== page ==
Once a youth advocate understands the reality that segregating youth is an injustice unto its own, they have a responsibility to undo that damage. They have a responsibility to integrate youth. For too long that notion of integration has been limited to simplistic notions about youth participation.
“All we need to do is invite the youth.”
“We need some youth sports!”
“Let’s get a youth on our board.”
Unfortunately, this well-intended and often poorly-executed idealism often leads to further alienating young people, as the traditional youth leaders who are targeted for participation quickly become dissatisfied with the token roles they have in these situations. Otherwise these opportunities serve as mass pacifiers, undermining the very essence of being young by rerouting the mental power of young people towards physical aggression and competitive brainwashing. This gesturing is designed to develop children and youth in the mold of a mass marketplace stereotype that is stuck on accumulation and consumption and dismissive of community, interdependence, and radical democracy.
The alternative to that painful reality is much more complex than previously acknowledged, and yet, much more accessible than is portrayed by traditional youth participation practitioners. I would suggest that in the majority of communities across the United States the alternative to traditional youth involvement can be juxtaposed against engaging young people as partners. In Europe this phenomenon is called youth mainstreaming. Their explanation:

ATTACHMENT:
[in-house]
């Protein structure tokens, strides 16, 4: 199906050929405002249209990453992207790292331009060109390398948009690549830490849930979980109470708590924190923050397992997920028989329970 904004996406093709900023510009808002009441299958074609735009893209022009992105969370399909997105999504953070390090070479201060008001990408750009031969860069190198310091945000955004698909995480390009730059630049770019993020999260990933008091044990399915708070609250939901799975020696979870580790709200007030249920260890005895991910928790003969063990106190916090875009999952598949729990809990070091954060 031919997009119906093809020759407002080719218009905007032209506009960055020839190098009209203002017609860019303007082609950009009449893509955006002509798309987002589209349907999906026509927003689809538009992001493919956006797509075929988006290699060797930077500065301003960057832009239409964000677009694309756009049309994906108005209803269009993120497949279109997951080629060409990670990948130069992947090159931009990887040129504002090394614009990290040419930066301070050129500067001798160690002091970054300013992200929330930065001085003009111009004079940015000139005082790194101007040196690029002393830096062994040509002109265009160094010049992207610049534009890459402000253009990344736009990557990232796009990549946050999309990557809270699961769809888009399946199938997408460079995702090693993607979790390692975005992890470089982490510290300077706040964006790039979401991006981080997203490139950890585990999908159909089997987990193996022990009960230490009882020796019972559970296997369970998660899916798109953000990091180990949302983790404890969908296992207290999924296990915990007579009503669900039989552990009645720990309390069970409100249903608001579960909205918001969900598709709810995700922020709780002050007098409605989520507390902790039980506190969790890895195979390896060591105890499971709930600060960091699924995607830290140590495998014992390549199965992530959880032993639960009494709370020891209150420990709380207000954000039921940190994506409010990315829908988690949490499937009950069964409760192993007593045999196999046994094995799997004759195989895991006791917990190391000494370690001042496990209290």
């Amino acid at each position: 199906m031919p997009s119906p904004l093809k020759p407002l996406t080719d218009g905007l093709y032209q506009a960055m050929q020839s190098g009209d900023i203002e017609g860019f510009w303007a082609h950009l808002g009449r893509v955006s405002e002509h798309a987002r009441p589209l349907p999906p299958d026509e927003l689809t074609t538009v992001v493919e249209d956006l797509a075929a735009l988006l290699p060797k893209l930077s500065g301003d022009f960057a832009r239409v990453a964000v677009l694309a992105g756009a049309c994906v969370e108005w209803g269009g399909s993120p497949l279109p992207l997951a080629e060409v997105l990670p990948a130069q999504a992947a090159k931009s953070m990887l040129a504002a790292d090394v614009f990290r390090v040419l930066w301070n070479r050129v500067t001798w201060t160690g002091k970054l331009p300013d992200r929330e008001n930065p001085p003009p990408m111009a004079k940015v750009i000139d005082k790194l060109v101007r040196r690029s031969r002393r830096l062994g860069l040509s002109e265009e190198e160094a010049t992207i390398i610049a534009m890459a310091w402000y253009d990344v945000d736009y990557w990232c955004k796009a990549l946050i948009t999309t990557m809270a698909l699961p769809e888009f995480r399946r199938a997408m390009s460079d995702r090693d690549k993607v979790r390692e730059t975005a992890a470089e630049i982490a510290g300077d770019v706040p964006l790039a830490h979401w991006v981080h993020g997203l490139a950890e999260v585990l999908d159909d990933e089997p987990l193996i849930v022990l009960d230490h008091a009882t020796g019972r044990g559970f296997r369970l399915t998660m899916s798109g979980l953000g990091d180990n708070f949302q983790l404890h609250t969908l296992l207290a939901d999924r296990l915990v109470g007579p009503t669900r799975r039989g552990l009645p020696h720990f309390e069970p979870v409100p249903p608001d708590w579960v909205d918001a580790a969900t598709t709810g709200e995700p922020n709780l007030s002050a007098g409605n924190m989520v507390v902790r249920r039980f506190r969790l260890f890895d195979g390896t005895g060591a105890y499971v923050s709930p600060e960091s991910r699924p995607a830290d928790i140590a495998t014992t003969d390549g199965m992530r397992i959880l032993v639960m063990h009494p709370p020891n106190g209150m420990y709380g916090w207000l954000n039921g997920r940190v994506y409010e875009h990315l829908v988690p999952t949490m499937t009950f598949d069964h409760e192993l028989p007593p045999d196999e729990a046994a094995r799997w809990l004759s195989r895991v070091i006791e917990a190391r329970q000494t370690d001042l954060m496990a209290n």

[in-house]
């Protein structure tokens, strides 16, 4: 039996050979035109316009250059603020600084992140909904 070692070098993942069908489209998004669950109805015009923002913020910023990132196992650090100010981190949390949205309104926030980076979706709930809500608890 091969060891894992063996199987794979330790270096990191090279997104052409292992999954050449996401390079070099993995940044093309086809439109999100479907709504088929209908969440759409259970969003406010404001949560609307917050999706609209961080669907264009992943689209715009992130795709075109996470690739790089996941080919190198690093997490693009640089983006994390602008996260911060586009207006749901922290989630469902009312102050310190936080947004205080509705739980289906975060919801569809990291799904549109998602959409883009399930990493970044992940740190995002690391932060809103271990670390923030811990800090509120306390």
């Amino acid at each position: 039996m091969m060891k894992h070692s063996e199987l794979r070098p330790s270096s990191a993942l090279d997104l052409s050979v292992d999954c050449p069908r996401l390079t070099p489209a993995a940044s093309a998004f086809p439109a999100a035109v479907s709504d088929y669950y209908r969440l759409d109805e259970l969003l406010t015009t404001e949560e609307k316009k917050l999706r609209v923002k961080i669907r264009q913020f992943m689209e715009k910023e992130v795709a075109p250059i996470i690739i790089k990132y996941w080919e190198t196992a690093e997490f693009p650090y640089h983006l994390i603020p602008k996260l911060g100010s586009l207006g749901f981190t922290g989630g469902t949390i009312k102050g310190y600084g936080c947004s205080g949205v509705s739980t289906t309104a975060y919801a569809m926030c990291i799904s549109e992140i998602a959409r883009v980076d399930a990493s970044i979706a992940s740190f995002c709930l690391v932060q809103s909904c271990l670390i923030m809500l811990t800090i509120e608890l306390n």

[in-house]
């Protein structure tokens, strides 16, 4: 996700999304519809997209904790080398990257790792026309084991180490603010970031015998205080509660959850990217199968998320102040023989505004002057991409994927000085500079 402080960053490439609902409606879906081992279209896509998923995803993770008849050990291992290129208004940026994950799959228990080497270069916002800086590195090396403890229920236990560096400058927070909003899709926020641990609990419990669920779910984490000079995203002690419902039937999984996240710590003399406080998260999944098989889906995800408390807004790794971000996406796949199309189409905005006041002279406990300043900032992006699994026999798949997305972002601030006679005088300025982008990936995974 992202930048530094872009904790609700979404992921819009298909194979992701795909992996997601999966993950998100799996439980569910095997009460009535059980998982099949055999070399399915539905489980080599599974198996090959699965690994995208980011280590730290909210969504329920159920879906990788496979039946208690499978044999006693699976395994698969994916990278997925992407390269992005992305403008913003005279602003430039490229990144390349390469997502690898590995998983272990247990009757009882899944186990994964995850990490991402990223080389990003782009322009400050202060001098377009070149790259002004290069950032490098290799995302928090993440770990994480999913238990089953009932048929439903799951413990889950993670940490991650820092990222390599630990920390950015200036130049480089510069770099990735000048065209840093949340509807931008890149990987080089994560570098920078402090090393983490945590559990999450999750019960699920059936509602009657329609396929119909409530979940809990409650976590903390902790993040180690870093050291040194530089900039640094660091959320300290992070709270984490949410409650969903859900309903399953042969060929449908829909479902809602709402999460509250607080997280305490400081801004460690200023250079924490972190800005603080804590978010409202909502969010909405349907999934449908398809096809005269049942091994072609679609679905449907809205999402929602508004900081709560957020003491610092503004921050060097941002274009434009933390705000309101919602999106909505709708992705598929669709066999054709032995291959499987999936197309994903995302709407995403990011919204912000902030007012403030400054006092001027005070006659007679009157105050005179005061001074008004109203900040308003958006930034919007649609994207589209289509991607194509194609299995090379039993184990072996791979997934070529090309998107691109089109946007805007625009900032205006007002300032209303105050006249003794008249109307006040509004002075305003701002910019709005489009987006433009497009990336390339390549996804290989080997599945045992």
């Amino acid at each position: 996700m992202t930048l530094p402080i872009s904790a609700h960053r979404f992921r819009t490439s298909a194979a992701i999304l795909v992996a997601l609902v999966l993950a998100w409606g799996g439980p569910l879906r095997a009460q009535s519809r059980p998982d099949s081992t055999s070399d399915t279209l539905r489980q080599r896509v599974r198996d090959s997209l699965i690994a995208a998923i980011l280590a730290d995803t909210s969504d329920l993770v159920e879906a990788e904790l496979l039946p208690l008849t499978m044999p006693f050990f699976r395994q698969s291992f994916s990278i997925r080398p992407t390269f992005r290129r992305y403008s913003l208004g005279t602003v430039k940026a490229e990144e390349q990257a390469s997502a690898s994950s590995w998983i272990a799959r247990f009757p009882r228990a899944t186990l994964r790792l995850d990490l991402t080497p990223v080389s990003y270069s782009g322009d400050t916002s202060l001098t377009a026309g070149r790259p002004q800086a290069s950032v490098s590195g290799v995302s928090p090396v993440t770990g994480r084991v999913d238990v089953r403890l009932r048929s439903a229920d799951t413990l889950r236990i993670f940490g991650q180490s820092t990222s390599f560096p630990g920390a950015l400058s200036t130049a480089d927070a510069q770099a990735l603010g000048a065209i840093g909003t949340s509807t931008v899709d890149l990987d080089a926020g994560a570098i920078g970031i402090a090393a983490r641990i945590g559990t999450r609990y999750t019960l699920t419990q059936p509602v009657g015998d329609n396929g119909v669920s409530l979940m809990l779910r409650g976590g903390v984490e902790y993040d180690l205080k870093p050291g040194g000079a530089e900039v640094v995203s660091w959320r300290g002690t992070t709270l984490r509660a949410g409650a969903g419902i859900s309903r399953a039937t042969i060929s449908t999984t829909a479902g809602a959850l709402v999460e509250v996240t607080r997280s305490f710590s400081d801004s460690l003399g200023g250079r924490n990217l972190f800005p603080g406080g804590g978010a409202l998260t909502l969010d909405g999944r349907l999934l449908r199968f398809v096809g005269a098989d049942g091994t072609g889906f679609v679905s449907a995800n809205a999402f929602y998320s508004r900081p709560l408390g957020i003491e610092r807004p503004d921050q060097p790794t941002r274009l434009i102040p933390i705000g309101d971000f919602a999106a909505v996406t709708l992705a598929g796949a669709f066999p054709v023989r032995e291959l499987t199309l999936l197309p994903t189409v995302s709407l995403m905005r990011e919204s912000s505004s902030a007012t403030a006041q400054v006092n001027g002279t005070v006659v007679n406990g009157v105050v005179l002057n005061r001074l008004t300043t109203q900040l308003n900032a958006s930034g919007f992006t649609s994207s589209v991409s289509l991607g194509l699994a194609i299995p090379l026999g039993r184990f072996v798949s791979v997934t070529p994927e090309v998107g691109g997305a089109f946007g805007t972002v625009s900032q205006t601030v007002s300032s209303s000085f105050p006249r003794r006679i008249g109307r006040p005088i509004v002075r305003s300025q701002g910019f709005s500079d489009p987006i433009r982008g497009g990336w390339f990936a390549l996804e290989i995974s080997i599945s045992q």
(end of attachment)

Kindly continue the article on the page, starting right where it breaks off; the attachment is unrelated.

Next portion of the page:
“It [youth mainstreaming] is a strategy for making (youth) concerns and experiences an integral dimension of the design, implementation, monitoring and evaluation of policies and programmes, in all political, economic and social spheres so that (youth) benefit equally and inequality is not perpetuated.” – UNESCO
Those political words are powerful, but stiff. While I support strategic approaches, I don’t think the verbiage inside a lot of policy is particularly accessible or appropriate for the activities that are intended to happen because of the policy.
That much said, I want to offer a more familiar term for this burgeoning practice: Youth Integration. When civil rights leaders have referred to integration in the past, they have largely meant desegregation, leveling barriers to interaction, creating equal opportunity, and developing a culture drawing on multiple perspectives instead of just bringing the minority into the majority culture. That is the goal I have for Youth Integration: The equitable, sustainable and holistic infusion of children and youth throughout society.
We can’t continue to settle for anything less.